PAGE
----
The Biblical Allusion of Lot's Wife in Slaughterhouse-Five

2050 words - 8 pages Kurt Vonnegut’s novel Slaughterhouse-Five, uses the biblical allusion of Lot’s wife looking back on the destroyed cities of Sodom and Gomorrah to parallel the story of Billy Pilgrim during the war and his experience after, when he returns to the United States. Although the reference is brief, it has profound implications to the portrayal of America during World War II, especially the bombing of Dresden. Although Lot’s wife’s action dooms her

Porter's Five Forces Model and The Movie Rental Business

916 words - 4 pages or partners better by supplying quality products and virtual service to promote brand lifting, customer feedback, great customer experience, and offering the right product to the targeted market. Porter's Five Forces Model is one of the frameworks that help businesses develop their market strategy and analysis. This paper will focus on the Porter Model to evaluate a prospective market entrance for a potential movie rental business. Therefore, the

"The Lord of the Flies: Movie Critique" Compares and contrasts the novel and the 1990 movie

719 words - 3 pages events, both much more childish and rather only lightly influencing the surrounding boys. The movie failed to build up the novel's symbolic representation of strength and society, and rather portrays Ralph as an average boy.Equally as degrading to the novel, the film includes an adult alive on the island. With an adult present on the island, the viewer would not gain the same feeling of the boys' complete independence from the authority of adults

Similar Essays

Slaughterhouse Five The Novel Vs. The Movie

1406 words - 6 pages thinking he is far superior to them, when in reality he is no better at all then even a chaplain's assistant as helpless as Billy. Generally, the movie adaptation of the Kurt Vonnegut novel Slaughterhouse Five is a faithfully adapted version that does not veer horribly far away from Vonnegut's own vision. Both mediums tell the story of a teenager stuck in war in his past, in a zoo on a planet for aliens in his future, and of a hapless

Slaughterhouse Five: A Peace Novel Essay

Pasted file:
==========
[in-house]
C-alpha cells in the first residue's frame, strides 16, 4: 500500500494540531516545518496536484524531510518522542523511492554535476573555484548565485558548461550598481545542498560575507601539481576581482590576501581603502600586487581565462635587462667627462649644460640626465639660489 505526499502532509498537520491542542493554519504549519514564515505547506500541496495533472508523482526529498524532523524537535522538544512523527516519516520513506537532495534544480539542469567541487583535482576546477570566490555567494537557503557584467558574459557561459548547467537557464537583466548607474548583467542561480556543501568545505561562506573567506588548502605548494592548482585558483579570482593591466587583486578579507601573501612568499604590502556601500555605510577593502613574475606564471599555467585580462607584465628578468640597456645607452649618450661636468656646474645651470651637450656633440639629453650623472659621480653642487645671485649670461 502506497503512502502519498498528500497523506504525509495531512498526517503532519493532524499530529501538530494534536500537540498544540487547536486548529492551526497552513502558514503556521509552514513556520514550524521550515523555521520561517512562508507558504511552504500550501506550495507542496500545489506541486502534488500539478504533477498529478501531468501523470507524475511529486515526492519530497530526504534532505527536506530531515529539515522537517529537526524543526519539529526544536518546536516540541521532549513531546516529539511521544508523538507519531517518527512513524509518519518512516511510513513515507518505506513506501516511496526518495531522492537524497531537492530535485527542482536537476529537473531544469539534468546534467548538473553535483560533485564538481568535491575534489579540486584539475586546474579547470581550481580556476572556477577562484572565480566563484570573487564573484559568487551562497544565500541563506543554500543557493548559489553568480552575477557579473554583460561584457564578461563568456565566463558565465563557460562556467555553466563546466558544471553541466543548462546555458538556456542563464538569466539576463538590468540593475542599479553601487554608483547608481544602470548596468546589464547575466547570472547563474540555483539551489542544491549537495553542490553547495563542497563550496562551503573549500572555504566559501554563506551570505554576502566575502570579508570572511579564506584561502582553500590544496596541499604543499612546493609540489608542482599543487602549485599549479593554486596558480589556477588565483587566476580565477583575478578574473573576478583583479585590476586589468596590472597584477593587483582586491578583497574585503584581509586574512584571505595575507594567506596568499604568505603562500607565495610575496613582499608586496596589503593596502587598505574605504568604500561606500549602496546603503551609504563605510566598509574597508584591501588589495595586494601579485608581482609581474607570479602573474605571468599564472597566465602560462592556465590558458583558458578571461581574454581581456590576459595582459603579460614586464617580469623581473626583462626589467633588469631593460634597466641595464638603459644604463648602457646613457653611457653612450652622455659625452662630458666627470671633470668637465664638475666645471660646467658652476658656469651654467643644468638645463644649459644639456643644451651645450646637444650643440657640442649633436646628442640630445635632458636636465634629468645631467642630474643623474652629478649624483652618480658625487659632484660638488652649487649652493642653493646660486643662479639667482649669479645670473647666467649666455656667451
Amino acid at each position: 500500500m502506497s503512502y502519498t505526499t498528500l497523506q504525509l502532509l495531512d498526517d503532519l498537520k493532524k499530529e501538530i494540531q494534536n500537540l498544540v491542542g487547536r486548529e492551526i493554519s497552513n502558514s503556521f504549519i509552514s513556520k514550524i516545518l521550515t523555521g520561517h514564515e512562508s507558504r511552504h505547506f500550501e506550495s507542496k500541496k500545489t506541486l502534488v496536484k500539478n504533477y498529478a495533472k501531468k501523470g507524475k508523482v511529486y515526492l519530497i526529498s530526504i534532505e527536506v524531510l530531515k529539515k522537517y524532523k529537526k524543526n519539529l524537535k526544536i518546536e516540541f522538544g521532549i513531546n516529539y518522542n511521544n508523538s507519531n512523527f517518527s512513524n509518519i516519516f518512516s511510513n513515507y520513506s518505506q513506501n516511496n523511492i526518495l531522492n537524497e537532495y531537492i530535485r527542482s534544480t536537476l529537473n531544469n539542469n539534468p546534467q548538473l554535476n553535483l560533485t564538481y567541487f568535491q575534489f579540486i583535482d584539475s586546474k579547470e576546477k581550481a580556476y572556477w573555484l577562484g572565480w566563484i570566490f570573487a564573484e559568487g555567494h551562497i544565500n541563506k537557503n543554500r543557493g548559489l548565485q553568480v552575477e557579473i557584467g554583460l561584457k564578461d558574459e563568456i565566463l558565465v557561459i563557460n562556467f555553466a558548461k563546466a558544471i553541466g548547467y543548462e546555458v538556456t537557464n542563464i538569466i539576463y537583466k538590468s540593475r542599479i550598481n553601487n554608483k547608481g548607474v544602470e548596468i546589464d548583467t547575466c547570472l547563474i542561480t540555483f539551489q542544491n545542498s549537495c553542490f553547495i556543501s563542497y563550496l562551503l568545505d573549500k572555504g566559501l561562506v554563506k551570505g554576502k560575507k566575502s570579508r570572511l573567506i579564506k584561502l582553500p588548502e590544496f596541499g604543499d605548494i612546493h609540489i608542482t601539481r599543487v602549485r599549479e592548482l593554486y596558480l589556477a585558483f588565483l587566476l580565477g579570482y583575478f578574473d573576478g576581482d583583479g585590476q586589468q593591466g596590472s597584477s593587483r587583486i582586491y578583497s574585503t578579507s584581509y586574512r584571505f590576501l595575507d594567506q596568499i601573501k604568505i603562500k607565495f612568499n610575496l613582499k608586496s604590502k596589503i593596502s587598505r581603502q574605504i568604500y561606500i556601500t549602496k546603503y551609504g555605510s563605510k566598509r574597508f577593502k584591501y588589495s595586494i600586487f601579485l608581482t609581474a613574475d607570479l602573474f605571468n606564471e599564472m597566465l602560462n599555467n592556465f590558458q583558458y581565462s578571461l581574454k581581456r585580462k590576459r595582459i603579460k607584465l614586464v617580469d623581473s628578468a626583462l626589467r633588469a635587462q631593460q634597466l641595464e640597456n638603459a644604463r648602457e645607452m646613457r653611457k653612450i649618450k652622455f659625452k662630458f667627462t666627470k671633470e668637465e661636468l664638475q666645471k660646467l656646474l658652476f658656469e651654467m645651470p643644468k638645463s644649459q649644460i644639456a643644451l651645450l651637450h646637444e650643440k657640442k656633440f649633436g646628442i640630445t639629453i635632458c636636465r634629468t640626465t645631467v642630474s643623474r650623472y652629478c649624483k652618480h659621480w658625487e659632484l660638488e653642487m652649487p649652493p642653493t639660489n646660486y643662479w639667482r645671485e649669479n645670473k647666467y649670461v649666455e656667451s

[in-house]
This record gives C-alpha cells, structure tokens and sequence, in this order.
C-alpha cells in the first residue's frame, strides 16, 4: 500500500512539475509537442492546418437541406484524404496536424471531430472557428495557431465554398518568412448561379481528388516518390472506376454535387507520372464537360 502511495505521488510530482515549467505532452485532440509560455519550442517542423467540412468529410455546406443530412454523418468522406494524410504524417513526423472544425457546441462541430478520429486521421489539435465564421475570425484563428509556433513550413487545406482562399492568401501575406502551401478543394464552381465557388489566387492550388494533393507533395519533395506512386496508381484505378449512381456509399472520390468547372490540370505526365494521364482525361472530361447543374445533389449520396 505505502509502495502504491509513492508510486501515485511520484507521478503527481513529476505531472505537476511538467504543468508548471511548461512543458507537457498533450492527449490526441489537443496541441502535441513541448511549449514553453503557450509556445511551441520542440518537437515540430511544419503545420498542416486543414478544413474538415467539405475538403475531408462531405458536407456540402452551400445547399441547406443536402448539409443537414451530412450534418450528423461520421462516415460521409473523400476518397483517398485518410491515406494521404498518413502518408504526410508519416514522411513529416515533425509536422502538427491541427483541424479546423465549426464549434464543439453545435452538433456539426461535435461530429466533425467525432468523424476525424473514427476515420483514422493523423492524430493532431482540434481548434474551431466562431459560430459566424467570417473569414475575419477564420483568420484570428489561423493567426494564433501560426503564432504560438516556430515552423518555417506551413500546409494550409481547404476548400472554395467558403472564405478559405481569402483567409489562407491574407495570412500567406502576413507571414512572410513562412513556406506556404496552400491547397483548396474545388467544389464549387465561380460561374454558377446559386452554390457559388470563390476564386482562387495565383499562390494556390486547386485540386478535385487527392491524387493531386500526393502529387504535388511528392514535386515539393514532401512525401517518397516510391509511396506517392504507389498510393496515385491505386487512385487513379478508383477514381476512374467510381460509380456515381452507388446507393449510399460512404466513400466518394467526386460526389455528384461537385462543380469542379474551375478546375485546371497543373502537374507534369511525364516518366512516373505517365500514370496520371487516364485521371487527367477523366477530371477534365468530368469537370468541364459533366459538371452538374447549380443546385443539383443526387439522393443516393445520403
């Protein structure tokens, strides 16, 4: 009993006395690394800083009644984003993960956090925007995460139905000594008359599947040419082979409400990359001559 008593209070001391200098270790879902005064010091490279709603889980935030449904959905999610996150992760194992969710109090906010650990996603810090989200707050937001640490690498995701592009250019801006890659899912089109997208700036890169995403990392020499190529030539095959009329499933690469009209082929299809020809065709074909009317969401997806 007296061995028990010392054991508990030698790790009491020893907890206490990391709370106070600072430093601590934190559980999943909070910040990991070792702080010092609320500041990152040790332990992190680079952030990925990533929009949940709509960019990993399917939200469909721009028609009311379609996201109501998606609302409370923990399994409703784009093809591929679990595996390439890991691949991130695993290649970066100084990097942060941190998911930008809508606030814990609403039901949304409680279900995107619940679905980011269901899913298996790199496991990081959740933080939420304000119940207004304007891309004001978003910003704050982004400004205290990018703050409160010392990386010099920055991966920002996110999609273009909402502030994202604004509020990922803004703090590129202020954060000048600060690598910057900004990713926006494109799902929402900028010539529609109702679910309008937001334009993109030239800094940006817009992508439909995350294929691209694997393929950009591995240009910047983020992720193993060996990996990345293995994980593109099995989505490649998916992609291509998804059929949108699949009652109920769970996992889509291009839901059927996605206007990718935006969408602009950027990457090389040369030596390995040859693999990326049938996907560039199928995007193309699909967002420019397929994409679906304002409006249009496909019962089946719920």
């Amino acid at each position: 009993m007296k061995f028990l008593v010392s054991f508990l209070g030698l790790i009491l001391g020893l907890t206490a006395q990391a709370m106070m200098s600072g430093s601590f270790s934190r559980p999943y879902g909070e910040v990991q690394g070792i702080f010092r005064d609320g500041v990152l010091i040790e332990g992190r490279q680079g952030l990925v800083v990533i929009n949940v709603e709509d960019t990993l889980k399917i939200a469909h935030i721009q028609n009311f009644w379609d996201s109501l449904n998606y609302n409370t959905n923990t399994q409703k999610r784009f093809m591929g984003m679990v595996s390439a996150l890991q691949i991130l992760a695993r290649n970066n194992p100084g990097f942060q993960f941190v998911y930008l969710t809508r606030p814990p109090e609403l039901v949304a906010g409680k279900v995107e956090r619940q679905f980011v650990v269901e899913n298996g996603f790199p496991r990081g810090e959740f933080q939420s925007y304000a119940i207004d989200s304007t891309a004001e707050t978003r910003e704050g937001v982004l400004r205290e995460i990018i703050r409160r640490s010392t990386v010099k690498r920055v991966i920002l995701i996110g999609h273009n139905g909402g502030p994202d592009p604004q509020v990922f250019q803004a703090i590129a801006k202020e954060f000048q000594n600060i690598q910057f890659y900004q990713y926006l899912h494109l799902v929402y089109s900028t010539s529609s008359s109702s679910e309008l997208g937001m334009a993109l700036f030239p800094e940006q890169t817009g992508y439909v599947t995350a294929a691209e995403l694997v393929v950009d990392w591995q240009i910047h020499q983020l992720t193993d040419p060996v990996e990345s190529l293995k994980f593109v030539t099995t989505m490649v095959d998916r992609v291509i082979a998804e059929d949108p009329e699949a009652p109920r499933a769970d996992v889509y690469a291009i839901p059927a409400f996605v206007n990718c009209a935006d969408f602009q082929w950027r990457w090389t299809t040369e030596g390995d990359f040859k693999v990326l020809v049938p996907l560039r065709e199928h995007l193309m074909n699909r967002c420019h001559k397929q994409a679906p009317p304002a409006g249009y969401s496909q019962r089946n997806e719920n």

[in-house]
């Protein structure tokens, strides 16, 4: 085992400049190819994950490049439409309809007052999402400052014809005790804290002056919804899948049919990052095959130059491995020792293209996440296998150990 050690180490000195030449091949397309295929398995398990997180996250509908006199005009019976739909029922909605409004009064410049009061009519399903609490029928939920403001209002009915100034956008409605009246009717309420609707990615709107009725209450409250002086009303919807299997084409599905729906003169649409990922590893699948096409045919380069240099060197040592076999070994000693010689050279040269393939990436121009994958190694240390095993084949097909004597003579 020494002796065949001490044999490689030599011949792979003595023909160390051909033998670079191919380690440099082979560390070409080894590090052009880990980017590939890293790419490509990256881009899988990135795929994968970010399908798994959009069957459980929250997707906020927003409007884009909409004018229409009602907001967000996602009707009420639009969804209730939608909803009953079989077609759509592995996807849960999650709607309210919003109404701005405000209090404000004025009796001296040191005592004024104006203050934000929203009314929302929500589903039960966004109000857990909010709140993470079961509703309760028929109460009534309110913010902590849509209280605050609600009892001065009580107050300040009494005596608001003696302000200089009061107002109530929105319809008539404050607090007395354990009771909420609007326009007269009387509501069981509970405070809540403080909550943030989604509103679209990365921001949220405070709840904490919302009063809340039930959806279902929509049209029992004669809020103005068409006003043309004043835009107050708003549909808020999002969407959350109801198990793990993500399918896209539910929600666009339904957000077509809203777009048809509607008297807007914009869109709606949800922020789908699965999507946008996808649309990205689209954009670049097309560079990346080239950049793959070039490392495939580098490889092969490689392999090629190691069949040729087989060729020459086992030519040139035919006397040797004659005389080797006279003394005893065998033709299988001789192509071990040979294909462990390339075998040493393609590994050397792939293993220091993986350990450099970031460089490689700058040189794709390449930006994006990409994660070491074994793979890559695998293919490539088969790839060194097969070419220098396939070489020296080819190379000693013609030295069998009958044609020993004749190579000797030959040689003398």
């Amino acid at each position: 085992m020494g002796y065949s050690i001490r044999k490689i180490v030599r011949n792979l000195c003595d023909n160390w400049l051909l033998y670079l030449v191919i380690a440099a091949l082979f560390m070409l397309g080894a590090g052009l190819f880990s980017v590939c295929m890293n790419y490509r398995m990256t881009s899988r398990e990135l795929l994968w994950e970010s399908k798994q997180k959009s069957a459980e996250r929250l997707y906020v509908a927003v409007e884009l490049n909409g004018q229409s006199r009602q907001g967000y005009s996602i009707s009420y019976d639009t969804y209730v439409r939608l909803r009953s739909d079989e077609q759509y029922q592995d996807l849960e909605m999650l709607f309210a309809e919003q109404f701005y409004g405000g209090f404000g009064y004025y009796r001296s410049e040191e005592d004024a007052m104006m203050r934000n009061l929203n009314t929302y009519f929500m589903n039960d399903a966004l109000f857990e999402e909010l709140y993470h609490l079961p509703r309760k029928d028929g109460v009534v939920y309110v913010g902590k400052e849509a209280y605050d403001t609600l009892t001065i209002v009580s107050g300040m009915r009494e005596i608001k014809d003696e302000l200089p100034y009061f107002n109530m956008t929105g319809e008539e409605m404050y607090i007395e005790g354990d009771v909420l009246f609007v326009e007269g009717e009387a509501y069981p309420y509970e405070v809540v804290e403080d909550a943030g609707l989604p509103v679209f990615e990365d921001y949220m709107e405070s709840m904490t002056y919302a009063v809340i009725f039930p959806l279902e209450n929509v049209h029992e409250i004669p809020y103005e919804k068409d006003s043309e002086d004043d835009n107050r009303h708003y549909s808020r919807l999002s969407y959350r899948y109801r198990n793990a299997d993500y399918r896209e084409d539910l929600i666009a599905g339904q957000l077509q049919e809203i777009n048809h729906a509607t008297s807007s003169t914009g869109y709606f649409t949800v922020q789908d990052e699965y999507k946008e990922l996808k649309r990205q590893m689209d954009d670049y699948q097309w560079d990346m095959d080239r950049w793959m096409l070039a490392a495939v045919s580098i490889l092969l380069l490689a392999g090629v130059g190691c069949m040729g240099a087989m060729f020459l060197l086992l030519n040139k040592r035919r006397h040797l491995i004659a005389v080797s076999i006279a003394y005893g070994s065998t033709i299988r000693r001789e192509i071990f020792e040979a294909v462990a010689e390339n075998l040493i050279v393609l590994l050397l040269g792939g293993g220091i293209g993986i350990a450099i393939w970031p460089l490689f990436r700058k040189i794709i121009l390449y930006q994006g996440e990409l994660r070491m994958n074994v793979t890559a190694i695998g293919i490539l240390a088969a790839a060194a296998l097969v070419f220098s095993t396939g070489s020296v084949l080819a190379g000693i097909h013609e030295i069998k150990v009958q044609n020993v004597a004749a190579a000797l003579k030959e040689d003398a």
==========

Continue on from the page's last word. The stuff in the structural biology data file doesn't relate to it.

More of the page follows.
1434 words - 6 pages work in a syrup factory. When Dresden was bombed on February 13, 1945, he survived while hiding in a cellar of a slaughterhouse where the POWs were living. Vonnegut was finally able to come home in May of 1945. He discusses his struggle to write about his experiences of at the beginning of his novel Slaughterhouse-Five and was unable to publish the book until 1969. Vonnegut created Billy Pilgrim, the protagonist of the story, in order to

Fate In Kurt Vonnegut’s Novel, Slaughterhouse Five

551 words - 2 pages “Fate is a misconception, it's only a cover-up for the fact you don't have control over your own life.” –Anonymous. In Kurt Vonnegut’s novel, Slaughterhouse-five, an optometrist named Billy Pilgrim becomes unstuck in time uncontrollably and constantly travels between his past, present, and future. Since Pilgrim is unable to control his time warps, he is forced to re-live agonizing moments such as watching his wartime friend Edgar Derby executed

Why Slaughterhouse Five Is An Anti War Novel

809 words - 4 pages Slaughterhouse-Five displays many themes. However, there is a dispute as to whether the book is an anti-war novel or not. Slaughterhouse-Five, the character Kurt Vonnegut explains to Mary O’Hare, is intended to be an anti-war novel, and he says that it shall also be called The Children’s Crusade because of the effect it had on young men who fought in the war. Slaughterhouse-Five is an anti-war novel because Vonnegut, the character, says it is in